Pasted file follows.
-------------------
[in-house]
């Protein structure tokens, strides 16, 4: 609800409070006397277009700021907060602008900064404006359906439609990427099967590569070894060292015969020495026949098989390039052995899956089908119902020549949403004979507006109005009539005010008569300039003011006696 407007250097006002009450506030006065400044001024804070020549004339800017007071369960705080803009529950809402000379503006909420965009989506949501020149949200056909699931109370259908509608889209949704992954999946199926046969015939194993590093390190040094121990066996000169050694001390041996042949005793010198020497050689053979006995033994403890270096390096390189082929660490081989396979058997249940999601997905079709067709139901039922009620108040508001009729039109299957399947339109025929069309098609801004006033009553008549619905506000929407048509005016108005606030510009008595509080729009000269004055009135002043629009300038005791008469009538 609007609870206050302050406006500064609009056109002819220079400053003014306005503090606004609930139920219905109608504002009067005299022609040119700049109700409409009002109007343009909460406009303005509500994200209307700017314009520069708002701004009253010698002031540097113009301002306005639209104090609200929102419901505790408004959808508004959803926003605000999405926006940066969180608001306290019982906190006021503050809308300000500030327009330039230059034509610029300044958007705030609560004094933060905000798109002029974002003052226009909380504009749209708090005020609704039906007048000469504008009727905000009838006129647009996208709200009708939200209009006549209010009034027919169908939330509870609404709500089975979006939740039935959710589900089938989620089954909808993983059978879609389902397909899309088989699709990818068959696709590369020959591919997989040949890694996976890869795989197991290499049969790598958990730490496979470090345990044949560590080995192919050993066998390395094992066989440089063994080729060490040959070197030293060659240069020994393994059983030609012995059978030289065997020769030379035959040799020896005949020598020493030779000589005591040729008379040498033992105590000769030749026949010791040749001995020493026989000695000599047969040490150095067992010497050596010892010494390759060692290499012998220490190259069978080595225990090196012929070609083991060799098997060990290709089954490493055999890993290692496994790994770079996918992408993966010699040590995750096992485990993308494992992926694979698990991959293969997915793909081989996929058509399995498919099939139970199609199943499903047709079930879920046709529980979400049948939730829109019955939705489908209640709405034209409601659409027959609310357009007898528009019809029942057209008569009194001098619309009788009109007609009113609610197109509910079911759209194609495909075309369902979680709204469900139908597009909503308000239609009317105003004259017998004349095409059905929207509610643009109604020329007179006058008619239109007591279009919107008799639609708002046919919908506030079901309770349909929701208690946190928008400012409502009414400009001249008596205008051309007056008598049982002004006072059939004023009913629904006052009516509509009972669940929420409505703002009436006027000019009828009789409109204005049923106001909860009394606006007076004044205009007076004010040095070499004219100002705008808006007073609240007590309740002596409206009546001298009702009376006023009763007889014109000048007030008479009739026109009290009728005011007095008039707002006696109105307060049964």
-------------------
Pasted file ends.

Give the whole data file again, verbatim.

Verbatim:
[in-house]
């Protein structure tokens, strides 16, 4: 609800409070006397277009700021907060602008900064404006359906439609990427099967590569070894060292015969020495026949098989390039052995899956089908119902020549949403004979507006109005009539005010008569300039003011006696 407007250097006002009450506030006065400044001024804070020549004339800017007071369960705080803009529950809402000379503006909420965009989506949501020149949200056909699931109370259908509608889209949704992954999946199926046969015939194993590093390190040094121990066996000169050694001390041996042949005793010198020497050689053979006995033994403890270096390096390189082929660490081989396979058997249940999601997905079709067709139901039922009620108040508001009729039109299957399947339109025929069309098609801004006033009553008549619905506000929407048509005016108005606030510009008595509080729009000269004055009135002043629009300038005791008469009538 609007609870206050302050406006500064609009056109002819220079400053003014306005503090606004609930139920219905109608504002009067005299022609040119700049109700409409009002109007343009909460406009303005509500994200209307700017314009520069708002701004009253010698002031540097113009301002306005639209104090609200929102419901505790408004959808508004959803926003605000999405926006940066969180608001306290019982906190006021503050809308300000500030327009330039230059034509610029300044958007705030609560004094933060905000798109002029974002003052226009909380504009749209708090005020609704039906007048000469504008009727905000009838006129647009996208709200009708939200209009006549209010009034027919169908939330509870609404709500089975979006939740039935959710589900089938989620089954909808993983059978879609389902397909899309088989699709990818068959696709590369020959591919997989040949890694996976890869795989197991290499049969790598958990730490496979470090345990044949560590080995192919050993066998390395094992066989440089063994080729060490040959070197030293060659240069020994393994059983030609012995059978030289065997020769030379035959040799020896005949020598020493030779000589005591040729008379040498033992105590000769030749026949010791040749001995020493026989000695000599047969040490150095067992010497050596010892010494390759060692290499012998220490190259069978080595225990090196012929070609083991060799098997060990290709089954490493055999890993290692496994790994770079996918992408993966010699040590995750096992485990993308494992992926694979698990991959293969997915793909081989996929058509399995498919099939139970199609199943499903047709079930879920046709529980979400049948939730829109019955939705489908209640709405034209409601659409027959609310357009007898528009019809029942057209008569009194001098619309009788009109007609009113609610197109509910079911759209194609495909075309369902979680709204469900139908597009909503308000239609009317105003004259017998004349095409059905929207509610643009109604020329007179006058008619239109007591279009919107008799639609708002046919919908506030079901309770349909929701208690946190928008400012409502009414400009001249008596205008051309007056008598049982002004006072059939004023009913629904006052009516509509009972669940929420409505703002009436006027000019009828009789409109204005049923106001909860009394606006007076004044205009007076004010040095070499004219100002705008808006007073609240007590309740002596409206009546001298009702009376006023009763007889014109000048007030008479009739026109009290009728005011007095008039707002006696109105307060049964």